Last edited 14 days ago by Andy Bocanegra
Patricia O'Brien
Member
Patricia O'Brien(@marispiper)
14 days ago

Yes, a very tender image – I like so much about it. Odd that Caravaggio was ignored for centuries but now lauded (rightfully) and as we see, hugely influential. I can’t think anyone before him used the technique (chiaroscuro)
Today’s reading – yes, Christ includes us as belonging to him – as much as his own family. Incidentally, if Jesus did have siblings, it matters not a jot to me.

Joseph Boscia
Member
Joseph Boscia(@joe)
14 days ago

This posts’ while lovely and expressive leaves me intrigued as to what seems to be excluded. Why are there no scars on the Christs body or hands? Elegant hands of Mary embracing the body, although we assume death, the veins and skeletal structure almost implies sleep, resting or a state of still at peace in his mother’s arms.

marleen de vlieghere
Member
marleen de vlieghere(@marleen)
14 days ago

What a good ‘outsider’ in any way. I like the hands!

Anthony
Member
Anthony(@anthony)
14 days ago

Thank you Deacon Patrick for those words. Life is full of ‘inner’ and ‘outer’ circles.
I believe people are artists by there nature. About 30 years ago I painted a risen christ for Easter display in our church. One lady complimented me, then told me about her relative; “but
he’s a proper artist”.
The Lord does not want outsiders. He wants everyone in his kingdom.

spaceforgrace
Member
spaceforgrace(@spaceforgrace)
14 days ago

Some Pieta’s leave me cold, others are so intimate they feel like an intrusion. This is one of the intimate ones,. Interesting that that we laud the old masters whose paintings were often, sometimes exclusively, religious, yet today religious subjects are not seen in the same way. The old painters were not necessarily that religious either, but ambitious, so they knew how to ‘flatter’ their patrons. It isn’t for us to judge these things. We take what we take from them. These days we have to look, especially in the abstract, for the soul of the artist and how it speaks to us. It can be more of a challenge, I agree , but also a call to engagement.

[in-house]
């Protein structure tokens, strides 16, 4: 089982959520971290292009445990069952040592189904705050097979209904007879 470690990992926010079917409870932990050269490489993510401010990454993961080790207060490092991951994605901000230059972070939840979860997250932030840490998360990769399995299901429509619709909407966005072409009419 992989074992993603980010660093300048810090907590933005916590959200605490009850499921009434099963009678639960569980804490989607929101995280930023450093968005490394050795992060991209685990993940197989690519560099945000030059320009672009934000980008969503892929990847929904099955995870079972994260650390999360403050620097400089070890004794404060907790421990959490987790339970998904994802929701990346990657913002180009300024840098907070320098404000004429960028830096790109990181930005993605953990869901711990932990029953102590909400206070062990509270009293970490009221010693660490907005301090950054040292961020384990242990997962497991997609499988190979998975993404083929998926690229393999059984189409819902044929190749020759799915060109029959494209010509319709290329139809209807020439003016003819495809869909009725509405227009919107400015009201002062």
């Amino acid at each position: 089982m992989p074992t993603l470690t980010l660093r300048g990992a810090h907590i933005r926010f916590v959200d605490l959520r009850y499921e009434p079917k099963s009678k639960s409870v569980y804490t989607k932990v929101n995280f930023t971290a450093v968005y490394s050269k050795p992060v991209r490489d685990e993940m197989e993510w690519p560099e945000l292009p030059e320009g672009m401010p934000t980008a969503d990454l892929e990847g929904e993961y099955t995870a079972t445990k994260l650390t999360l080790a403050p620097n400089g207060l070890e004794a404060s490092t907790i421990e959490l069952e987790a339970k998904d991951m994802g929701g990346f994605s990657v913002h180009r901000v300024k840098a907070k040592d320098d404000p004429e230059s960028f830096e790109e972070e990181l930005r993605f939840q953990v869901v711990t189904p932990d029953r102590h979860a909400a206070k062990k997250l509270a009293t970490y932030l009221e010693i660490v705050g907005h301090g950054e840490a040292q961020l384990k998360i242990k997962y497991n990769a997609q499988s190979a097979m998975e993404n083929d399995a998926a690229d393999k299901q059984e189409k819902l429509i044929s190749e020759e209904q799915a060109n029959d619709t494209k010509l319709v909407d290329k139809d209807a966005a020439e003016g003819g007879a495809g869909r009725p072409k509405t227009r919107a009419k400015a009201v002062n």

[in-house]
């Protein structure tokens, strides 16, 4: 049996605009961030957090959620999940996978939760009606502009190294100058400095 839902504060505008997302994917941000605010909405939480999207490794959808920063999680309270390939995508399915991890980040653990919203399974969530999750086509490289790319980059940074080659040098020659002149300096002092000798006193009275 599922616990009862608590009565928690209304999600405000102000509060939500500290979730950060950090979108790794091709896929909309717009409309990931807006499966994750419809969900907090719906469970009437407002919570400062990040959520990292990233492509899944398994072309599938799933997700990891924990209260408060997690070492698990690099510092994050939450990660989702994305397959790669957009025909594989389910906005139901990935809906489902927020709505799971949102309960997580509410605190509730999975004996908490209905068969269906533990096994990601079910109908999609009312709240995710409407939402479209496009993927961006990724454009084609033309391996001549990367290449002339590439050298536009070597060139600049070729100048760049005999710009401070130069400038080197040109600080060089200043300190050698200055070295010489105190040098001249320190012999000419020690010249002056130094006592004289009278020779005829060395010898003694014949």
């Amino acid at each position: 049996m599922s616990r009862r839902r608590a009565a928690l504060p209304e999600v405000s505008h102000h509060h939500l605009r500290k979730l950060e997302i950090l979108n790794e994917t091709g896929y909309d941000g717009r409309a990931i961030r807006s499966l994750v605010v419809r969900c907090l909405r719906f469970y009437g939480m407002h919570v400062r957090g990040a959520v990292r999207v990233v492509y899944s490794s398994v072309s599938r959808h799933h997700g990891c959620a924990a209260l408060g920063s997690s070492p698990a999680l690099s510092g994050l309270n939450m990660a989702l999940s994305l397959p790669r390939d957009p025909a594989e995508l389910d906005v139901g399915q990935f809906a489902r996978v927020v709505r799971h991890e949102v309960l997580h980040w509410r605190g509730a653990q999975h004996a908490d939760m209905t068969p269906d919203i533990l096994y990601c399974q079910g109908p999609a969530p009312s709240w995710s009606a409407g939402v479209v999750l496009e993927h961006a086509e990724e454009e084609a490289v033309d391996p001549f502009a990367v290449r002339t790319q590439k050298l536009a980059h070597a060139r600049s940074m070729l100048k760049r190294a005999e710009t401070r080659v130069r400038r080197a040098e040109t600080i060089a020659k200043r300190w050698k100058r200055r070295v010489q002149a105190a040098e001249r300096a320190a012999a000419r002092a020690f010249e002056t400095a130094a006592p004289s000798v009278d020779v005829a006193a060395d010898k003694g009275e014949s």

As for the reading it also speaks of intimacy. How do we feel when Jesus calls us His brothers and sisters? I want to step away from it sometimes too…

Charles Marriott
Member
Charles Marriott(@chazbo)
14 days ago

The Pieta is a wonderfully emotional way of portraying grief. The grief of Our Lady at the death of her beloved son although I always think that it must have been tinged with joy at the knowledge that He had fulfilled His earthly mission so fully. His teachings are there for all of us to soak up.
Michaelangelo’s Pieta in St Peter’s Basilica has moved people to tears on many occasions.

Anthony
Member
Anthony(@anthony)
14 days ago

Yes, grief and joy. I feel sad for the bereaved, but happy for the one who has gone to the Lord.

Adriana
Member
Adriana(@art55)
14 days ago

Very true Charlie, that’s the wonder of arts, is an artistic way to make people feel emotions
Double artwork today, thanks!!!